Expanding the Feedstock Portfolio

Soybean growers once again brought in a big harvest to provide ample biodiesel feedstock supplies. Market trends, however, keep on the pressure to diversify into new sources of fats, oils and greases. Biodiesel Magazine takes a look at the feedstock outlook.
By Susanne Retka Schill | November 20, 2009
Another bumper crop promises ample soybean supplies for all of the crop's myriad uses. In October, USDA was projecting a record 3.25 billion bushel production on 77 million planted acres, helping to settle fears that a late maturing soybean crop would be hurt by early frosts. Still, market jitters continued as farmers struggled to bring in the crop during breaks in fall rains amid reports of surprisingly good yields. "Iowa and Illinois's average temperature in July was about as cool as it has ever been," says Darrel Good, University of Illinois marketing specialist. "Cool summers are considered good for soybeans, but the question was-can it be too cool." Early concerns about disease affecting this year's yields were offset by positive factors, and Good says early reports of large seed sizes were contributing to the good yields.

While harvest rains kept pressure on the markets, at the same time reports emerged that the South American soybean crop being planted could be a big one as the region recovers from its worst drought in decades. "If the South American crop lives up to early forecasts, Brazil and Argentina are expanding soybean areas," Good reports. When the South American harvest approaches, he expects Chinese buying of American soy to slow down in anticipation. In a reversal of the typical market lows occurring during harvest, Good suggests this year prices may be at their marketing season (Sept. 1 to Aug. 31) high during harvest time, dropping as the South American harvest approaches. In its October report, USDA projected season average prices for soybeans in a range of $8 to $10 per bushel and soybean meal at $245 to $305 per ton. The soybean oil price range for 2009-'10 is projected to average between 32 to 36 cents per pound.

Bumper crops used to send corn and soybean prices into the basement, but the growth in biofuels demand for the two biggest crops in U.S. agriculture has used up the surplus and kept carryover volumes modest, even with the large crops of recent years. In turn, corn and soybeans prices now follow trends in crude oil prices. The rebound in the energy market the past few months is one of the factors supporting soy prices, Good says. Soy oil used for methyl esters dropped to 1.85 billion pounds last year, almost half that of the 3.2 billion pounds used for methyl esters in the 2007-'08 marketing year. USDA is projecting soy oil use in biodiesel will climb back to 2.1 billion pounds in the current marketing year. Biodiesel use at about 10 percent of the total soy oil supply is not as great as ethanol's share of one-third of the U.S. corn crop, but soy utilization for methyl esters is high enough where changes in biodiesel demand for the crop has an impact. "A 300 to 500 million pound swing makes a difference in the market," Good says. Ethanol's impact on the corn market affects soybeans too, since the two crops vie for acreage each spring, keeping their relative values in balance.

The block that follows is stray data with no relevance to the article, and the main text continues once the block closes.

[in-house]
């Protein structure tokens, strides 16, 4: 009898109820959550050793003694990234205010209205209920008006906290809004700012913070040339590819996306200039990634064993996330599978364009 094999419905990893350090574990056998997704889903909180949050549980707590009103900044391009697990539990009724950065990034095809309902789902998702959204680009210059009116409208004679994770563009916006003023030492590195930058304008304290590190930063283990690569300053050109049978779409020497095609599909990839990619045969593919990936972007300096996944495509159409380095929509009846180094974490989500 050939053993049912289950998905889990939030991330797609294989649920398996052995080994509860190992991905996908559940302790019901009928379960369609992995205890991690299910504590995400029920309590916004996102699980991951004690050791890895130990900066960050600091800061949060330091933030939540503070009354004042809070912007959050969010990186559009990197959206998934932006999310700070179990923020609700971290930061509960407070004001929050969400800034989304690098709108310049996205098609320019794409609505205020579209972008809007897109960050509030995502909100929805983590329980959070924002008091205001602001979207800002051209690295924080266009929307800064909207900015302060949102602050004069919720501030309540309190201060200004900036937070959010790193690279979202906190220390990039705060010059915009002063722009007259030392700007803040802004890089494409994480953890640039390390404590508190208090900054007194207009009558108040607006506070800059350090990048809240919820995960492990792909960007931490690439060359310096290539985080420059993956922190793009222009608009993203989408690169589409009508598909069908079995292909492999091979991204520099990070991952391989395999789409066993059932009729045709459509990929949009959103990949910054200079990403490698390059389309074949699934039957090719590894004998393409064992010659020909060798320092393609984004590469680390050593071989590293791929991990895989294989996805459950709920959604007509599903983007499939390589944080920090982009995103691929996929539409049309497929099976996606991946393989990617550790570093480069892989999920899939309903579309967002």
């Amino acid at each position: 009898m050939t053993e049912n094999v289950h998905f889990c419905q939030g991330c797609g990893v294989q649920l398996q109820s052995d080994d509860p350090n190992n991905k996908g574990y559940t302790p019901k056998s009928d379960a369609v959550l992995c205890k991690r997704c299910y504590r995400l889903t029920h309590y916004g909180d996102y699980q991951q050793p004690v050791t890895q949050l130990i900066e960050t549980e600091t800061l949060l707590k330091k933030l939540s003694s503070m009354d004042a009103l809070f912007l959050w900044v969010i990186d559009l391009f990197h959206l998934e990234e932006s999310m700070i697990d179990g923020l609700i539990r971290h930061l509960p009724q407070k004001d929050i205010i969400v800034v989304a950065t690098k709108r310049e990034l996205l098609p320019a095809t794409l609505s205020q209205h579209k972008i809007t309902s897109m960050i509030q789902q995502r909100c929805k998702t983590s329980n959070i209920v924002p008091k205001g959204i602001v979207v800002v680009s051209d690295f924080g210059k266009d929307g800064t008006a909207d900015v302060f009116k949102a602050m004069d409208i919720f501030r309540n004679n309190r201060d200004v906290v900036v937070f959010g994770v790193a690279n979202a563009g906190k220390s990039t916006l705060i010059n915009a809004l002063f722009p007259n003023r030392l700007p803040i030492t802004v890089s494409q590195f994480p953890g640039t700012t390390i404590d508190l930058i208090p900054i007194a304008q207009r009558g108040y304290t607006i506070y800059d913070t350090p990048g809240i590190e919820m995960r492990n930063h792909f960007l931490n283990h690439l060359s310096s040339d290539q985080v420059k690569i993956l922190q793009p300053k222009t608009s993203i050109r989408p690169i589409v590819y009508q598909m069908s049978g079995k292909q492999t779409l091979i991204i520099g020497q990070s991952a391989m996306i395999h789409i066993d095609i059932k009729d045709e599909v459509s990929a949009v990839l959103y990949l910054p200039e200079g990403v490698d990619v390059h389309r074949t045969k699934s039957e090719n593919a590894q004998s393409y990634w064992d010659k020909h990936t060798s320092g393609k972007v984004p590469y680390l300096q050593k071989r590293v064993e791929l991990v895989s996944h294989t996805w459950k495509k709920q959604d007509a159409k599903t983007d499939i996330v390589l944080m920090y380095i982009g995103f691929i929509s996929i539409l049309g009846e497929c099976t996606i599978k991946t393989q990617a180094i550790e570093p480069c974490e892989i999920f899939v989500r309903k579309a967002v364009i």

As the biodiesel market has grown in its market share, traders are seeing the impact. Brian Engel, vice president of trading with Omaha, Neb.-based Tenaska Biofuels, says he now sees soy oil markets pricing themselves in and out of biodiesel. As soon as the price drops a bit, biodiesel use goes up, but only briefly, until the market boosts it back up beyond biodiesel profitability. Engel says that range amounts to about 5 cents per pound, which translates to a 35 cent to 40 cent per gallon range. With diesel markets staying fairly strong, Engel says this fall "we needed to see 32 cent to 33 cent soy oil to move any significant volumes of soybeans." Whenever prices move above that, he says, only the base demand to cover mandated uses and state incentives can afford to be in the market. In August through the first half of October, soy oil prices dropped into the low 30s, with cash prices in some locations dipping to just under 30 cents a pound, he notes. "Soy oil got priced in and we saw pretty good volumes of biodiesel sales through December," Engel says, adding that this kind of pricing shift tends to play out in sales on a quarterly basis. Seasonal trends are also clearly in place, with animal fats and waste oil demand dropping as cold weather approaches and interest in soy oil and even premium canola oil going up for biodiesel. Even palm oil, which often used to trade at a discount to soybean oil, is seeing the impact of new biodiesel capacity in the two major producing nations, Indonesia and Malaysia. Whenever prices begin to drop, biodiesel production begins utilizing more until the prices move back up. What's happening in palm oil prices, in turn, impacts the oleochemical market (soaps and detergents), which is a major use for U.S. animal fats, along with energy for feed rations and biodiesel.

Seeking Alternatives

The complex relationship among the major feedstock sources for biodiesel is keeping global markets strong, but in the face of growing global demand for edible oils from increasing populations with improved diets, there is increased pressure to find nonfood alternatives. Algae's potential for supplying large volumes of biofuel feedstocks is tantalizing, but still in the future. Reports of jatropha biodiesel production in Africa and Asia are beginning to emerge, and will possibly begin to reach significant volumes in the next year or two.

In the U.S., the crop most likely to become a significant new feedstock in the next few years is camelina. After a dip in farmer interest when the wheat market was exceptionally strong, camelina acres continue to grow, and could possibly top 100,000 planted acres this year in Montana and surrounding states and provinces. The crop is also being widely tested across the U.S. and Canada and in a number of other countries.